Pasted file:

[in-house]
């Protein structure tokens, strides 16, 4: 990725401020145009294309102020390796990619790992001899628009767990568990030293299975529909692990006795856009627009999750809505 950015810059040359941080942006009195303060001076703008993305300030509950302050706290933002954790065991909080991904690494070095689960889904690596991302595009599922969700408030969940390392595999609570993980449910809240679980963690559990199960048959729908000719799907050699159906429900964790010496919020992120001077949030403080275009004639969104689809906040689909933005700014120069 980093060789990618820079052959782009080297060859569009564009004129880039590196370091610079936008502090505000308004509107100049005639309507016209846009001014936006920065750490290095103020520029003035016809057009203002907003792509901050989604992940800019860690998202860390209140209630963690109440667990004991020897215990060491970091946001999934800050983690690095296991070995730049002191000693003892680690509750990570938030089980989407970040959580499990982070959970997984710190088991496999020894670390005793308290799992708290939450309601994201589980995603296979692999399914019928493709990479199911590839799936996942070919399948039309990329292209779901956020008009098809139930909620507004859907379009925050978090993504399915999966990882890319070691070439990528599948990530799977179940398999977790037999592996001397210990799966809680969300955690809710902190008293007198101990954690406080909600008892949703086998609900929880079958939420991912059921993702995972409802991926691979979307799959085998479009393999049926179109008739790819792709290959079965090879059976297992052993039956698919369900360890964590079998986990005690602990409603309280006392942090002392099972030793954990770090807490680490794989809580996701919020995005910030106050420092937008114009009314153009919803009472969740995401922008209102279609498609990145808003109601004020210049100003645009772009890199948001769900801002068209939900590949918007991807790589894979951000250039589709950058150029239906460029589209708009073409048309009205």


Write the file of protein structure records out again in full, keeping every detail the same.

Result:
[in-house]
């Protein structure tokens, strides 16, 4: 990725401020145009294309102020390796990619790992001899628009767990568990030293299975529909692990006795856009627009999750809505 950015810059040359941080942006009195303060001076703008993305300030509950302050706290933002954790065991909080991904690494070095689960889904690596991302595009599922969700408030969940390392595999609570993980449910809240679980963690559990199960048959729908000719799907050699159906429900964790010496919020992120001077949030403080275009004639969104689809906040689909933005700014120069 980093060789990618820079052959782009080297060859569009564009004129880039590196370091610079936008502090505000308004509107100049005639309507016209846009001014936006920065750490290095103020520029003035016809057009203002907003792509901050989604992940800019860690998202860390209140209630963690109440667990004991020897215990060491970091946001999934800050983690690095296991070995730049002191000693003892680690509750990570938030089980989407970040959580499990982070959970997984710190088991496999020894670390005793308290799992708290939450309601994201589980995603296979692999399914019928493709990479199911590839799936996942070919399948039309990329292209779901956020008009098809139930909620507004859907379009925050978090993504399915999966990882890319070691070439990528599948990530799977179940398999977790037999592996001397210990799966809680969300955690809710902190008293007198101990954690406080909600008892949703086998609900929880079958939420991912059921993702995972409802991926691979979307799959085998479009393999049926179109008739790819792709290959079965090879059976297992052993039956698919369900360890964590079998986990005690602990409603309280006392942090002392099972030793954990770090807490680490794989809580996701919020995005910030106050420092937008114009009314153009919803009472969740995401922008209102279609498609990145808003109601004020210049100003645009772009890199948001769900801002068209939900590949918007991807790589894979951000250039589709950058150029239906460029589209708009073409048309009205």